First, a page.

sometimes I fold laundry and watch t.v.
sometimes I do dishes
sometimes I write
sometimes I cook…
sometimes I zone out, listen to music and Facebook or Pinterest…
sometimes I do yoga
or take a shower…
Then, at ten-ish I head out the door
on the non-T-days I drop the three-year-old at the YMCA for 3 hours’ drop-in care
and take the baby to work with me – when I get there I feed her with a bottle
which sometimes goes well
but sometimes she complains about the plastic nipple a lot
and that is uncomfortable for both of us
almost always I spill a bit of sticky breastmilk on both of us…

after I get her to sleep
I work for a bit
checking emails, returning phone calls, updating websites… doing whatever…
then at 1:20 I race to get the baby loaded up
and head to the Y to get the three-year-old
luckily, she is always happy to see me…
some days though leaving the Y can be a tough transition for her
pouting or shouting or just general poopiness…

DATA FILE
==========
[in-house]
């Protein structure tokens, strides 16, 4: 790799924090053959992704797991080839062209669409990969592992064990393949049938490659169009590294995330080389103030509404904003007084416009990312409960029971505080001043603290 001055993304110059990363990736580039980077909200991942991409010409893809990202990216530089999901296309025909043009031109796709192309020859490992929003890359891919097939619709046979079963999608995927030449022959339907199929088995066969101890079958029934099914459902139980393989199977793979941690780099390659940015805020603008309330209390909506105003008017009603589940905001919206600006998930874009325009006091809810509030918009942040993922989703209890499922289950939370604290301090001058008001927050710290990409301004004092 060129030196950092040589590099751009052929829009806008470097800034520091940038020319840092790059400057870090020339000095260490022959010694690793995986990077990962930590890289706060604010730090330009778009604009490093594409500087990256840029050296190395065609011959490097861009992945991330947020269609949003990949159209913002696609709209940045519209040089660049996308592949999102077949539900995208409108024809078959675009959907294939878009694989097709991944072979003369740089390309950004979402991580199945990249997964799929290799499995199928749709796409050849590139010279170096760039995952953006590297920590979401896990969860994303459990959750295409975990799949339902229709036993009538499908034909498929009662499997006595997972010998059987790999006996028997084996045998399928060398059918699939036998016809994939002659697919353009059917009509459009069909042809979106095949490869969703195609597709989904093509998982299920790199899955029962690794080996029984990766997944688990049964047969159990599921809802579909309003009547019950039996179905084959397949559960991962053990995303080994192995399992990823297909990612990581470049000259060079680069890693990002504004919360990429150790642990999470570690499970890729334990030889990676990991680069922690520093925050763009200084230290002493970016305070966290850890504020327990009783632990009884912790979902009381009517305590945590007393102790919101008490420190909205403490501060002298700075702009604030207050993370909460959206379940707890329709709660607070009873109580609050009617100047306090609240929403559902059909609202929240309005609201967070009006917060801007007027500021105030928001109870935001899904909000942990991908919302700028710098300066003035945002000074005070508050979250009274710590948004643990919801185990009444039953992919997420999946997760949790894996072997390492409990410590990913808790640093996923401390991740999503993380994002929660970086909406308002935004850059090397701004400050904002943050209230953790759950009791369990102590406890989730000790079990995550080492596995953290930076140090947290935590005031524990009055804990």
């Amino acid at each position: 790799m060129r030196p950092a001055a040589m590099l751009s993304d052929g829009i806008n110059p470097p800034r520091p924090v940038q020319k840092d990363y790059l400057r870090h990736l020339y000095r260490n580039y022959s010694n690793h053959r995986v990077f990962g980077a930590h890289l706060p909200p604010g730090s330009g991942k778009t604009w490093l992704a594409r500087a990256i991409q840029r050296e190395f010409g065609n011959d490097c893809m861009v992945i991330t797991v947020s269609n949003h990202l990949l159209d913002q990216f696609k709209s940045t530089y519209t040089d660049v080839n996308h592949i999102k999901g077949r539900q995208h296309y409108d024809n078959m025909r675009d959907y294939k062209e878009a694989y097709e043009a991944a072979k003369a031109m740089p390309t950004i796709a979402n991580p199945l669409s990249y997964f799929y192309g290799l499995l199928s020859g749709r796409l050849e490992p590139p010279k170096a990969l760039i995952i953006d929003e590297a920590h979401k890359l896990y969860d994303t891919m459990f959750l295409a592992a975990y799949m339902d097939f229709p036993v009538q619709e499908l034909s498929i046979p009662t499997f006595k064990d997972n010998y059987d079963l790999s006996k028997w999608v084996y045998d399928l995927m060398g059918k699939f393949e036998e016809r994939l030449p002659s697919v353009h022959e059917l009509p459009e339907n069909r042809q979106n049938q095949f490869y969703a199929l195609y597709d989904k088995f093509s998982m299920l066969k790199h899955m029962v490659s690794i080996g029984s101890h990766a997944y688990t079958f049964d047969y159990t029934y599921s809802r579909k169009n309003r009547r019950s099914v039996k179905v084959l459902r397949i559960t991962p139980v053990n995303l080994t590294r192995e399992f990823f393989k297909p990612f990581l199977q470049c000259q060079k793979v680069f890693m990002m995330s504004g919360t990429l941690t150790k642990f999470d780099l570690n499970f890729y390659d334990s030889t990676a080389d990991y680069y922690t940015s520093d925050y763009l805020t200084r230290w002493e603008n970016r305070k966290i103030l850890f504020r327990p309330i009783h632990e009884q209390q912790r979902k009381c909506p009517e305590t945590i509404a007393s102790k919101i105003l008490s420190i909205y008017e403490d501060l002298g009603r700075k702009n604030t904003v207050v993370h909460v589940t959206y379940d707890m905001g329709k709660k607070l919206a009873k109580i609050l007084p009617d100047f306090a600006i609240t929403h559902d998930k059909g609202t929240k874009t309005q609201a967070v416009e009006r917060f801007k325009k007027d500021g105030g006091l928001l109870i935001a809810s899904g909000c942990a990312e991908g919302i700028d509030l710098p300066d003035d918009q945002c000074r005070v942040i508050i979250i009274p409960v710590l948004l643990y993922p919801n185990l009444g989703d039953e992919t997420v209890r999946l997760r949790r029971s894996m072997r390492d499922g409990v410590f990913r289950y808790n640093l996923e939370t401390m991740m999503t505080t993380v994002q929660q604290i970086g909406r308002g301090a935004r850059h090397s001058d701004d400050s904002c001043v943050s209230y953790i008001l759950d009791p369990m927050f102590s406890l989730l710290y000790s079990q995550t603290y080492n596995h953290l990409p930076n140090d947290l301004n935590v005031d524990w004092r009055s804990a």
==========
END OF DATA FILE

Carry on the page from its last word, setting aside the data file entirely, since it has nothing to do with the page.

lets be honest any transition, or dirt, or birds chirping, or air touching her skin
could be cause for nuclear meltdown…
she’s three, after all.

Then when we get home it’s more housework
cooking, cleaning…
or playing Barbies, or princesses, or whathaveyou with the the three-year-old…
until the 6-year-old gets home
then it’s a bit of homework…
until gymnastics or ballet…

or if it’s a Tuesday or Thursday…
I head home to tend to the baby about noon – so Jen can go teach…
Then back to work at 2:30 to try to get ahead of the game (which never happens)…
and home at 5:00 pick up the three-year-old..
then home for dinner…
and maybe some relaxed time with the family
a walk to the park
or a movie
Or back to work for Box Office Will Call…

oh. my. god.
this pace is pretty tough.
nothing is ever as clean as i want it to be.
our poor baby sleeps in third generation hand-me-downs with third generation hand-me-down stains… bless her heart…